Public cloud use rises, while OpenStack takes private cloud market

Public cloud has taken off like a rocket, with AWS leading, according to a report. Dave Linthicum and his guest discuss this and Canonical news.

In terms of public cloud use, it seems to be Amazon, Amazon, Amazon. A study by software as a service provider RightScale showed that hybrid cloud computing is on the rise, with Amazon Web Services taking a major lead on the public cloud side. In the private cloud market, results show OpenStack gunning for the top.

Dave Linthicum and his guest Casey Benko, president and CEO of BLT Global Ventures LLC, run through these RightScale survey results, taking some of the data with a grain of salt. And as it seems to Casey, this news of the proliferation of public cloud is neither surprising nor obvious.

"It's happy news," Benko said.

Dave and Casey also discuss what the survey says about DevOps and the unfortunate news from Canonical. Details include:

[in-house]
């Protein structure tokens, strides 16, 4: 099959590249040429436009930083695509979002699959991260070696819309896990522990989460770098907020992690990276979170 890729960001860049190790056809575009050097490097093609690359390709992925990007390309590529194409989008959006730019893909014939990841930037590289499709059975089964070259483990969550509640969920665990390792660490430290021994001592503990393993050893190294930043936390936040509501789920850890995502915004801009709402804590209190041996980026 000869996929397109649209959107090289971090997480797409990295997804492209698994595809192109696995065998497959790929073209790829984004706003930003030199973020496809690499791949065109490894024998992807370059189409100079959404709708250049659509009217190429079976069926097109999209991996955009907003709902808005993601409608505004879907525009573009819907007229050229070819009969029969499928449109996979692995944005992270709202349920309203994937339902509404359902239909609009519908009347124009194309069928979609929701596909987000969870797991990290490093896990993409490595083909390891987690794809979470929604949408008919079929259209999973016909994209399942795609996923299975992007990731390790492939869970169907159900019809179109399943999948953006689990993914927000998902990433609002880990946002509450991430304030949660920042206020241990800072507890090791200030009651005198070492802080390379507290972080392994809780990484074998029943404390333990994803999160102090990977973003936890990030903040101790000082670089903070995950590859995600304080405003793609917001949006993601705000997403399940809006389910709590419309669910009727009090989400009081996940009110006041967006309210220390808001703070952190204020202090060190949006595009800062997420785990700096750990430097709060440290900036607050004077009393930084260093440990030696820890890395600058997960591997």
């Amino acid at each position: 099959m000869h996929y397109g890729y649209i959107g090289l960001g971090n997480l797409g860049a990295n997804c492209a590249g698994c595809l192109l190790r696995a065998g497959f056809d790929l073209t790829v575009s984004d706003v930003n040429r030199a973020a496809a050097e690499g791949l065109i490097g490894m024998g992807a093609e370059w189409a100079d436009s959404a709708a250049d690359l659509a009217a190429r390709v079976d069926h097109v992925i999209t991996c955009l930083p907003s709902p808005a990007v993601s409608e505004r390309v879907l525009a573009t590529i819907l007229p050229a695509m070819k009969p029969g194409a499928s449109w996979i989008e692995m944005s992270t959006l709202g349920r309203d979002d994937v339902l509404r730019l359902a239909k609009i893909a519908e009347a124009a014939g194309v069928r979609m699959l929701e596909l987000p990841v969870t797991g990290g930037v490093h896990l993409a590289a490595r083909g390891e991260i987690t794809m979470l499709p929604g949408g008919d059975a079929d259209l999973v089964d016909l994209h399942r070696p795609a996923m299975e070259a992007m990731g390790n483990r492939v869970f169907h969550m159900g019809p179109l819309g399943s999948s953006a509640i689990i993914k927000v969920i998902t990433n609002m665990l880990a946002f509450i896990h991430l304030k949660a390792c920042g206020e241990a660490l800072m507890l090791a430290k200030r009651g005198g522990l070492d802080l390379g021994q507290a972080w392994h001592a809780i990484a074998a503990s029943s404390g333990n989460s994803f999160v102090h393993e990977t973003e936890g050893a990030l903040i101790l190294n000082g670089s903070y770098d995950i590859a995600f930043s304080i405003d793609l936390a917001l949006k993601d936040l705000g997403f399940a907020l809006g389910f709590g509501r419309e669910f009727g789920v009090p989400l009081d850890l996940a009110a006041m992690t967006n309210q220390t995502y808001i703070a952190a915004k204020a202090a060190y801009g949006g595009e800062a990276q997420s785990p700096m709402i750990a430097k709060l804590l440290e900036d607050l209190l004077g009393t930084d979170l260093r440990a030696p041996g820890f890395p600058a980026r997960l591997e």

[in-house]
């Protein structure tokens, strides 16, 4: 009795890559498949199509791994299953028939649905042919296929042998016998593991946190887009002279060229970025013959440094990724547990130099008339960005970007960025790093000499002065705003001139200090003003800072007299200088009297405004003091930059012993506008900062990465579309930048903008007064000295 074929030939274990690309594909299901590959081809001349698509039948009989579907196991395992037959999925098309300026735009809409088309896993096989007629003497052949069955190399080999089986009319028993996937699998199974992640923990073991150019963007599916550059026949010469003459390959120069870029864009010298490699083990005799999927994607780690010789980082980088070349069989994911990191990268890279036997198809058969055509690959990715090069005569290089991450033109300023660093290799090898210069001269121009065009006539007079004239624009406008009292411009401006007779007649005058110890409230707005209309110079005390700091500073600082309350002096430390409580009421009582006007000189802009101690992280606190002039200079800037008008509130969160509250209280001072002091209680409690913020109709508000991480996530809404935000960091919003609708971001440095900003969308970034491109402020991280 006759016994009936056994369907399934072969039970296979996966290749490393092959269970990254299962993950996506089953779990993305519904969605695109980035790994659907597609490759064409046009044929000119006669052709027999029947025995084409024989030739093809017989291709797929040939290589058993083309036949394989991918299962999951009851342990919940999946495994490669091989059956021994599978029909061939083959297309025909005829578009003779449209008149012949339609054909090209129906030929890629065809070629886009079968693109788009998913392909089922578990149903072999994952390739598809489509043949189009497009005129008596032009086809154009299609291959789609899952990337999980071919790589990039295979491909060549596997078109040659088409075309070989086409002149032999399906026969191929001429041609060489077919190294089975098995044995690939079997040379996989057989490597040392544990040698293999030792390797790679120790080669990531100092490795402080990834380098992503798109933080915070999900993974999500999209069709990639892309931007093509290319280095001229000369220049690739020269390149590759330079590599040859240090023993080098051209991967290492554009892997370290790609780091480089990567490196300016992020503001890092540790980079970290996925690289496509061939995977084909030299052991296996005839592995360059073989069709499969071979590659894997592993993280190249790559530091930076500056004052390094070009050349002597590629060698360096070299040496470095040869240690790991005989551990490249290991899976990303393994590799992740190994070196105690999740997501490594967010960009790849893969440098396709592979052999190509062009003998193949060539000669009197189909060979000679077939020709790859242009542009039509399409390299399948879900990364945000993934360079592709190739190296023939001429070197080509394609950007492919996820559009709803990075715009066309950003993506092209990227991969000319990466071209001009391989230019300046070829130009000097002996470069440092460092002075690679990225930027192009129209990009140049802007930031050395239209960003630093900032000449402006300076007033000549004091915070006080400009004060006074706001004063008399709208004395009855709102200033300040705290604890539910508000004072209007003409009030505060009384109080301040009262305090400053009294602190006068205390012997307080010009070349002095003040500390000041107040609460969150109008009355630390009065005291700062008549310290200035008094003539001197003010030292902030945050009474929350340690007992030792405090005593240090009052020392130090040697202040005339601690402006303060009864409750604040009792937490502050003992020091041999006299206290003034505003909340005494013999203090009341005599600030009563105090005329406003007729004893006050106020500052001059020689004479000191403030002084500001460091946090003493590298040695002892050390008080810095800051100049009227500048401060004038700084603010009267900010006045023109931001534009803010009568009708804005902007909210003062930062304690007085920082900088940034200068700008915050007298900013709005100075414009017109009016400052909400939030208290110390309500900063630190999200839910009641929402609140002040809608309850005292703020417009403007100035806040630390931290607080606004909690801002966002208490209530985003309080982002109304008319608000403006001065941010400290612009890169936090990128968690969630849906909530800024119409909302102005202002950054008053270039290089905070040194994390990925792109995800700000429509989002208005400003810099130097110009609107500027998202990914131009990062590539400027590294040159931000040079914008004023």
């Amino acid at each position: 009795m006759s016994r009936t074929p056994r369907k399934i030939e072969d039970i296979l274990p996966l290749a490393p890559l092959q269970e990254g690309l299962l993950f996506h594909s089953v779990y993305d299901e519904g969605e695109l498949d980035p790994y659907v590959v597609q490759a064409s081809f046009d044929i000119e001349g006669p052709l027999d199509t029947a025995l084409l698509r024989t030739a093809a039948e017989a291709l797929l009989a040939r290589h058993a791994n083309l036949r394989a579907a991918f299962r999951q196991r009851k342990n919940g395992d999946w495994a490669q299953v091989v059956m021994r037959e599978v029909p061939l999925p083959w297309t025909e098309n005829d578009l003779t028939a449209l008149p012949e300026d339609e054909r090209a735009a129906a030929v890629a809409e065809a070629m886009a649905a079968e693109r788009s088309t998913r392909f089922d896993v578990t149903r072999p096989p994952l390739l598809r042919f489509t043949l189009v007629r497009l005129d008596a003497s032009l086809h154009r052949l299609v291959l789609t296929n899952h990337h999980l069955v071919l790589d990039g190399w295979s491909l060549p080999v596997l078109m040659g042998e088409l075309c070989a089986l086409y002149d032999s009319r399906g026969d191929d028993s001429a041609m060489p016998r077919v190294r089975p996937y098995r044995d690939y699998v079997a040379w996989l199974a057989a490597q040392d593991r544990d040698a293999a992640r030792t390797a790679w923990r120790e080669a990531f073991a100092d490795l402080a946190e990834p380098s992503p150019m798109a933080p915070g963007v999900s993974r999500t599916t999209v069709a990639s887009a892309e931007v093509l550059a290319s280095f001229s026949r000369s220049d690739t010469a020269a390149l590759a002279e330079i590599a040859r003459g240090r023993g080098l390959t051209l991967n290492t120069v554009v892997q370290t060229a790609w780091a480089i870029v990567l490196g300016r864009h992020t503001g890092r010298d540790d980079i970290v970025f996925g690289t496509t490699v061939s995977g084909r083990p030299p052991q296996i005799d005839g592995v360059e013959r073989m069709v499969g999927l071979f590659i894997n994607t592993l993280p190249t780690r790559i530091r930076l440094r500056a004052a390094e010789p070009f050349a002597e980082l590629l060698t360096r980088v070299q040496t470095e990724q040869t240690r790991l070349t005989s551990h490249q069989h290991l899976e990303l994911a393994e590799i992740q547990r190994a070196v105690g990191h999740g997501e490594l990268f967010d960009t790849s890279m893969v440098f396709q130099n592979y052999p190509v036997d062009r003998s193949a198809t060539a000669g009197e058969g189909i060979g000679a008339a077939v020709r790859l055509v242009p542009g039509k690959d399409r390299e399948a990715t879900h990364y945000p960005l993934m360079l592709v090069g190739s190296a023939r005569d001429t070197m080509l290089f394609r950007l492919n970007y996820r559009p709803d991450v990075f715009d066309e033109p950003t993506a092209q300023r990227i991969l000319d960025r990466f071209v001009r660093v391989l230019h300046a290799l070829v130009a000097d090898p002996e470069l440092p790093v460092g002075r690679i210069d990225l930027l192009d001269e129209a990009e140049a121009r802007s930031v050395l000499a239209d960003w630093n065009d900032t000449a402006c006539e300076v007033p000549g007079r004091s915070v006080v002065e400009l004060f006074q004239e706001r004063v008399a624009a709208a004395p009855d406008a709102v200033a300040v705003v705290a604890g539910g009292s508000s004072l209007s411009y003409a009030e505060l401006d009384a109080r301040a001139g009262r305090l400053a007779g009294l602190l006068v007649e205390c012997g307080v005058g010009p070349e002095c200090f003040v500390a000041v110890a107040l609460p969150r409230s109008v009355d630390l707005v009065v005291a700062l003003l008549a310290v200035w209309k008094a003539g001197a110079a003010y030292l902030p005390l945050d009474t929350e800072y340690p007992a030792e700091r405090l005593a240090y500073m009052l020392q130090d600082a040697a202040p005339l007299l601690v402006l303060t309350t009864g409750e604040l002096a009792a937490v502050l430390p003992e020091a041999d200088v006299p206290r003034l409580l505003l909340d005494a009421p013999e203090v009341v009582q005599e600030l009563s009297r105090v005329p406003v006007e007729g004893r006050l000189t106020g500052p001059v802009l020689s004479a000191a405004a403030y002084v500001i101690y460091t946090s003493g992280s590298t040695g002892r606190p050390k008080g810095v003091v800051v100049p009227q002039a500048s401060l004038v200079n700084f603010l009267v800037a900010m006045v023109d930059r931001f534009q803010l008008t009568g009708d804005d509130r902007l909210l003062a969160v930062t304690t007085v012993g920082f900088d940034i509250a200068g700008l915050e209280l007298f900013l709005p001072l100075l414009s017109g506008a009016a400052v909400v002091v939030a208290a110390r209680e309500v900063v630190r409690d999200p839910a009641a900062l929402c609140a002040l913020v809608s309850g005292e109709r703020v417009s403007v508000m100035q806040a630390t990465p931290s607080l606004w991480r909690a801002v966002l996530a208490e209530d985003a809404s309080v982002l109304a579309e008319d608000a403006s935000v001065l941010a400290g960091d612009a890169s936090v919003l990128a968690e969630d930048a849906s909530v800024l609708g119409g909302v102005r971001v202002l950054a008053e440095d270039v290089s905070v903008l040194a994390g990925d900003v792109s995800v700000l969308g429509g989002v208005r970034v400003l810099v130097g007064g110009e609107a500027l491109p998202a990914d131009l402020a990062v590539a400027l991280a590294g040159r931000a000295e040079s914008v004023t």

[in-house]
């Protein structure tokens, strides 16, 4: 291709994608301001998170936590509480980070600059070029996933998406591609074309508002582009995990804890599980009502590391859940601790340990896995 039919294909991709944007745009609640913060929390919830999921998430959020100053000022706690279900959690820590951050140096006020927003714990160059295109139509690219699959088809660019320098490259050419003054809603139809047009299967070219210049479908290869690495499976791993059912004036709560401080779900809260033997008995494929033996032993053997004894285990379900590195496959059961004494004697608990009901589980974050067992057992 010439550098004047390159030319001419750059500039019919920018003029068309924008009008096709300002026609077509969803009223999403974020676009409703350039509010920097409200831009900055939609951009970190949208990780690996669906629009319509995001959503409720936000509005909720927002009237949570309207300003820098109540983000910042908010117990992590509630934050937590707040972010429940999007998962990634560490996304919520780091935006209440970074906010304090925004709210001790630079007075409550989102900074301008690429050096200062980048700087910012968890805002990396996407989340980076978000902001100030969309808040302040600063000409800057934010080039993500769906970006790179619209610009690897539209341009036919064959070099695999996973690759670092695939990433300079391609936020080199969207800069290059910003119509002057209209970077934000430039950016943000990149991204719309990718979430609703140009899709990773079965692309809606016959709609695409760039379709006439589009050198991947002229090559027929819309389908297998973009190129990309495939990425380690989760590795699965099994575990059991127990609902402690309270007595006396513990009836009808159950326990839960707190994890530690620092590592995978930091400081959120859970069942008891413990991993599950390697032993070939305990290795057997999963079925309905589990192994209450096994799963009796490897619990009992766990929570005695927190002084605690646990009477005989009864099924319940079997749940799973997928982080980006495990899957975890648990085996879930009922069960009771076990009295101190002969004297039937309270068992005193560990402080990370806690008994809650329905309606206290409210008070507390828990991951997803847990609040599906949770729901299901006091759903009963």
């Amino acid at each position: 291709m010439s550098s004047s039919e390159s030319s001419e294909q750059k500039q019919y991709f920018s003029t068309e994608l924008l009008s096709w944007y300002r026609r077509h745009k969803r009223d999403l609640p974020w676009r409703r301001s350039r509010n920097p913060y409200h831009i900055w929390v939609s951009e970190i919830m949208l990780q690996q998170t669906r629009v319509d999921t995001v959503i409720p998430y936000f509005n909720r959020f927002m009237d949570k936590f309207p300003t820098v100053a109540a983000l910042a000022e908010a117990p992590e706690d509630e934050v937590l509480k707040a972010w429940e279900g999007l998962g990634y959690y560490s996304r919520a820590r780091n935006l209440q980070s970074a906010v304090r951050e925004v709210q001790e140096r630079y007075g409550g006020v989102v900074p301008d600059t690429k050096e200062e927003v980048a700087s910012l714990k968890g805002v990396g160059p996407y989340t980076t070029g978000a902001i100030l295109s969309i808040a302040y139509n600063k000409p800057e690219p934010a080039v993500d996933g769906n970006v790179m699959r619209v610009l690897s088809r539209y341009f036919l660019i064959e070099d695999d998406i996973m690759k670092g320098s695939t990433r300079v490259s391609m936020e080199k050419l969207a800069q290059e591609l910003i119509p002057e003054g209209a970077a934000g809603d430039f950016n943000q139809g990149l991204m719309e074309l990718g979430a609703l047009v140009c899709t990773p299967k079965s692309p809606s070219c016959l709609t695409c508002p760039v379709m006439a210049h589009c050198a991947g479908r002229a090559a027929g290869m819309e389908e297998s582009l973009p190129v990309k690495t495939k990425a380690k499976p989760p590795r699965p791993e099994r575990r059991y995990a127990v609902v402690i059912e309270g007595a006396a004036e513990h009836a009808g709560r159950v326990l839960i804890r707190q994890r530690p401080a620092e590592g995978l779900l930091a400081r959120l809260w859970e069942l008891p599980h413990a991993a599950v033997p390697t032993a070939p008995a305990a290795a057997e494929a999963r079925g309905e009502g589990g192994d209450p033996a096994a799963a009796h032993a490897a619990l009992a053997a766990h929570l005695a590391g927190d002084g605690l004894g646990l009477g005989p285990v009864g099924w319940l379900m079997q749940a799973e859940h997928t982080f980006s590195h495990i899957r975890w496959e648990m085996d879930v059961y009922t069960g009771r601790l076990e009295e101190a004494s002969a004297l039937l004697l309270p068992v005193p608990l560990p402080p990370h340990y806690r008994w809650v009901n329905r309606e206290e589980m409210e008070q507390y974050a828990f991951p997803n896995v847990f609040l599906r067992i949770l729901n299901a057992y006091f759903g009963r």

1. Hybrid cloud is where it's at, according the State of the Cloud report by RightScale. AWS is typically on the public side brand of choice -- a surprise to no one -- but OpenStack is gaining steam on the private side. Public cloud is taking off like a rocket, with customers typically deploying in a hybrid or multi-cloud architecture. Does Amazon have anything to worry about? Someone must be scaring AWS, says Casey, because of their April 1 price reductions. But are enterprises and the government really price-sensitive?

On the private cloud side, VMware seems to hold the lead, with OpenStack catching up -- but it's not that clear-cut. In small businesses, OpenStack is far ahead of VMware. If we're moving to OpenStack on the private side, why aren't we using it on the public side? Is there any bad news in this study?

2. Another major trend RightScale sees is "self-service IT," or the automation of DevOps. Where is DevOps going? What companies should be looking to DevOps? Is Chef or Puppet taking the lead in organizations?

3. Canonical is shutting down its cloud storage service rather than competing against EMC and Dropbox. If customers don't migrate off the service, customer data will be deleted. This is similar to the Nirvanix news last year, so how much should potential customers be worried? How much effort is it to move from one storage service to another? Should customers stick to larger providers, such as Amazon Web Services, for cloud storage?

This was first published in April 2014

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